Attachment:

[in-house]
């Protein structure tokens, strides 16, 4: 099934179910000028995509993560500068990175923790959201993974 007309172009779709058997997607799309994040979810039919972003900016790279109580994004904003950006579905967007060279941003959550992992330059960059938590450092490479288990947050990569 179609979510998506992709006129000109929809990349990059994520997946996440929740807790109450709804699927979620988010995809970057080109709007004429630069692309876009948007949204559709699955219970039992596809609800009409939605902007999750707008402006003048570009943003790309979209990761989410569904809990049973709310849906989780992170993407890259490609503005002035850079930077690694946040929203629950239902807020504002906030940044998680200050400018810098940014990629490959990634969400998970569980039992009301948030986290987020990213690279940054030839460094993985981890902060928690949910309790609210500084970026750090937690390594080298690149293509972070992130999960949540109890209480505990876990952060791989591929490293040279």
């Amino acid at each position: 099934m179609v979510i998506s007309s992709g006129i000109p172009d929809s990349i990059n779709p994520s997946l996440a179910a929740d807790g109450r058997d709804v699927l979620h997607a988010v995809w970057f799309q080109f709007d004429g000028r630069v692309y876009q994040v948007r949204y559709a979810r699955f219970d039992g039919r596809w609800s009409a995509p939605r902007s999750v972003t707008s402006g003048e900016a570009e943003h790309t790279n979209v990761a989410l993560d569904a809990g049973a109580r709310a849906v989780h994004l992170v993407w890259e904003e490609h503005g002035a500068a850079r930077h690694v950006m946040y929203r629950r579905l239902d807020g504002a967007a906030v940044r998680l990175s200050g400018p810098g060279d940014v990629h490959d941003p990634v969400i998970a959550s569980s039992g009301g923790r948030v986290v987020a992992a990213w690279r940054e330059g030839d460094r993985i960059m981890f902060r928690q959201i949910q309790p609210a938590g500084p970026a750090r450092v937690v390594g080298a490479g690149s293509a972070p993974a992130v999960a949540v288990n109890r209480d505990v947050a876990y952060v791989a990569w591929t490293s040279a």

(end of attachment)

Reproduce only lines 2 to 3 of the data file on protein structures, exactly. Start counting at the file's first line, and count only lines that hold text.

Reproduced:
């Protein structure tokens, strides 16, 4: 099934179910000028995509993560500068990175923790959201993974 007309172009779709058997997607799309994040979810039919972003900016790279109580994004904003950006579905967007060279941003959550992992330059960059938590450092490479288990947050990569 179609979510998506992709006129000109929809990349990059994520997946996440929740807790109450709804699927979620988010995809970057080109709007004429630069692309876009948007949204559709699955219970039992596809609800009409939605902007999750707008402006003048570009943003790309979209990761989410569904809990049973709310849906989780992170993407890259490609503005002035850079930077690694946040929203629950239902807020504002906030940044998680200050400018810098940014990629490959990634969400998970569980039992009301948030986290987020990213690279940054030839460094993985981890902060928690949910309790609210500084970026750090937690390594080298690149293509972070992130999960949540109890209480505990876990952060791989591929490293040279």
């Amino acid at each position: 099934m179609v979510i998506s007309s992709g006129i000109p172009d929809s990349i990059n779709p994520s997946l996440a179910a929740d807790g109450r058997d709804v699927l979620h997607a988010v995809w970057f799309q080109f709007d004429g000028r630069v692309y876009q994040v948007r949204y559709a979810r699955f219970d039992g039919r596809w609800s009409a995509p939605r902007s999750v972003t707008s402006g003048e900016a570009e943003h790309t790279n979209v990761a989410l993560d569904a809990g049973a109580r709310a849906v989780h994004l992170v993407w890259e904003e490609h503005g002035a500068a850079r930077h690694v950006m946040y929203r629950r579905l239902d807020g504002a967007a906030v940044r998680l990175s200050g400018p810098g060279d940014v990629h490959d941003p990634v969400i998970a959550s569980s039992g009301g923790r948030v986290v987020a992992a990213w690279r940054e330059g030839d460094r993985i960059m981890f902060r928690q959201i949910q309790p609210a938590g500084p970026a750090r450092v937690v390594g080298a490479g690149s293509a972070p993974a992130v999960a949540v288990n109890r209480d505990v947050a876990y952060v791989a990569w591929t490293s040279a």